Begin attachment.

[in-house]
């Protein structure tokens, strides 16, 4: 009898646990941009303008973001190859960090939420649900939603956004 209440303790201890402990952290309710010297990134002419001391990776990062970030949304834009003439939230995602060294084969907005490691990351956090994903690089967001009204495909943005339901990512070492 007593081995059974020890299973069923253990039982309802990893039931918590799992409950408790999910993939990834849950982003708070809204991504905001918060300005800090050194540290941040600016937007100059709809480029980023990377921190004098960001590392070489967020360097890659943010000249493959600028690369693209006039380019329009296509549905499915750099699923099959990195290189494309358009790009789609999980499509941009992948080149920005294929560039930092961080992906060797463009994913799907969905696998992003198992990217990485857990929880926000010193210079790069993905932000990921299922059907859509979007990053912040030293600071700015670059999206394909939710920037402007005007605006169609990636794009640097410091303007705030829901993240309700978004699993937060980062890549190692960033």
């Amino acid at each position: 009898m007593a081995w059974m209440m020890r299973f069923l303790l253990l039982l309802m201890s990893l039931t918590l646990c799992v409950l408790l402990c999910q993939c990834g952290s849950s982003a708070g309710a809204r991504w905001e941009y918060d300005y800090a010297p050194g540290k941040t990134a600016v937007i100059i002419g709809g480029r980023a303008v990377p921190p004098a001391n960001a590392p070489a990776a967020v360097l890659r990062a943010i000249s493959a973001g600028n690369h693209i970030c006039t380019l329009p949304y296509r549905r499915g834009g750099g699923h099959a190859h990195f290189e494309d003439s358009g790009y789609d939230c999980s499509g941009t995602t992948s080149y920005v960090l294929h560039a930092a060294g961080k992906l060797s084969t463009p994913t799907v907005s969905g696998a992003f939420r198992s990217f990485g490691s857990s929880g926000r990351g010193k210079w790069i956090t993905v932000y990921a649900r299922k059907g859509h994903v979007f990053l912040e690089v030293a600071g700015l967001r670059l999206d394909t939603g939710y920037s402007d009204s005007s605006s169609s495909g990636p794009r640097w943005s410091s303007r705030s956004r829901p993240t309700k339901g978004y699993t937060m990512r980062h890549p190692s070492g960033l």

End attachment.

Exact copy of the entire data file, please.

[in-house]
């Protein structure tokens, strides 16, 4: 009898646990941009303008973001190859960090939420649900939603956004 209440303790201890402990952290309710010297990134002419001391990776990062970030949304834009003439939230995602060294084969907005490691990351956090994903690089967001009204495909943005339901990512070492 007593081995059974020890299973069923253990039982309802990893039931918590799992409950408790999910993939990834849950982003708070809204991504905001918060300005800090050194540290941040600016937007100059709809480029980023990377921190004098960001590392070489967020360097890659943010000249493959600028690369693209006039380019329009296509549905499915750099699923099959990195290189494309358009790009789609999980499509941009992948080149920005294929560039930092961080992906060797463009994913799907969905696998992003198992990217990485857990929880926000010193210079790069993905932000990921299922059907859509979007990053912040030293600071700015670059999206394909939710920037402007005007605006169609990636794009640097410091303007705030829901993240309700978004699993937060980062890549190692960033």
């Amino acid at each position: 009898m007593a081995w059974m209440m020890r299973f069923l303790l253990l039982l309802m201890s990893l039931t918590l646990c799992v409950l408790l402990c999910q993939c990834g952290s849950s982003a708070g309710a809204r991504w905001e941009y918060d300005y800090a010297p050194g540290k941040t990134a600016v937007i100059i002419g709809g480029r980023a303008v990377p921190p004098a001391n960001a590392p070489a990776a967020v360097l890659r990062a943010i000249s493959a973001g600028n690369h693209i970030c006039t380019l329009p949304y296509r549905r499915g834009g750099g699923h099959a190859h990195f290189e494309d003439s358009g790009y789609d939230c999980s499509g941009t995602t992948s080149y920005v960090l294929h560039a930092a060294g961080k992906l060797s084969t463009p994913t799907v907005s969905g696998a992003f939420r198992s990217f990485g490691s857990s929880g926000r990351g010193k210079w790069i956090t993905v932000y990921a649900r299922k059907g859509h994903v979007f990053l912040e690089v030293a600071g700015l967001r670059l999206d394909t939603g939710y920037s402007d009204s005007s605006s169609s495909g990636p794009r640097w943005s410091s303007r705030s956004r829901p993240t309700k339901g978004y699993t937060m990512r980062h890549p190692s070492g960033l």